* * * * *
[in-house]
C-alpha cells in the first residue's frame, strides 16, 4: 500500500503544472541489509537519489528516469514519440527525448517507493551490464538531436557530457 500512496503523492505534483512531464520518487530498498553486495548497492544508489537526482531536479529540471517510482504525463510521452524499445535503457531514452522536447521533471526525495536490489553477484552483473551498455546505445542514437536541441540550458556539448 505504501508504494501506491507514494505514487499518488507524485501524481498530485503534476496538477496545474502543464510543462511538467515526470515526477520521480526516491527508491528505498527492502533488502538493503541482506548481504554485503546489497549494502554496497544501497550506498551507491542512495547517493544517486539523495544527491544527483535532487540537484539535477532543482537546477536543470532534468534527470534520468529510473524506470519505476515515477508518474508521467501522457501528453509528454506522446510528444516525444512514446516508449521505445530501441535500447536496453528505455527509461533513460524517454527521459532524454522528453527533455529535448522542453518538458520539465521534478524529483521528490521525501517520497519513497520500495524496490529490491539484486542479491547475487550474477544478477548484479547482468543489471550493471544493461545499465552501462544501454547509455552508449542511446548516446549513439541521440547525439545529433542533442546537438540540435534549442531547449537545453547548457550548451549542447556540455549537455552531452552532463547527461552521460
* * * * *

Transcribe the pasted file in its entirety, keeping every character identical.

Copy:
[in-house]
C-alpha cells in the first residue's frame, strides 16, 4: 500500500503544472541489509537519489528516469514519440527525448517507493551490464538531436557530457 500512496503523492505534483512531464520518487530498498553486495548497492544508489537526482531536479529540471517510482504525463510521452524499445535503457531514452522536447521533471526525495536490489553477484552483473551498455546505445542514437536541441540550458556539448 505504501508504494501506491507514494505514487499518488507524485501524481498530485503534476496538477496545474502543464510543462511538467515526470515526477520521480526516491527508491528505498527492502533488502538493503541482506548481504554485503546489497549494502554496497544501497550506498551507491542512495547517493544517486539523495544527491544527483535532487540537484539535477532543482537546477536543470532534468534527470534520468529510473524506470519505476515515477508518474508521467501522457501528453509528454506522446510528444516525444512514446516508449521505445530501441535500447536496453528505455527509461533513460524517454527521459532524454522528453527533455529535448522542453518538458520539465521534478524529483521528490521525501517520497519513497520500495524496490529490491539484486542479491547475487550474477544478477548484479547482468543489471550493471544493461545499465552501462544501454547509455552508449542511446548516446549513439541521440547525439545529433542533442546537438540540435534549442531547449537545453547548457550548451549542447556540455549537455552531452552532463547527461552521460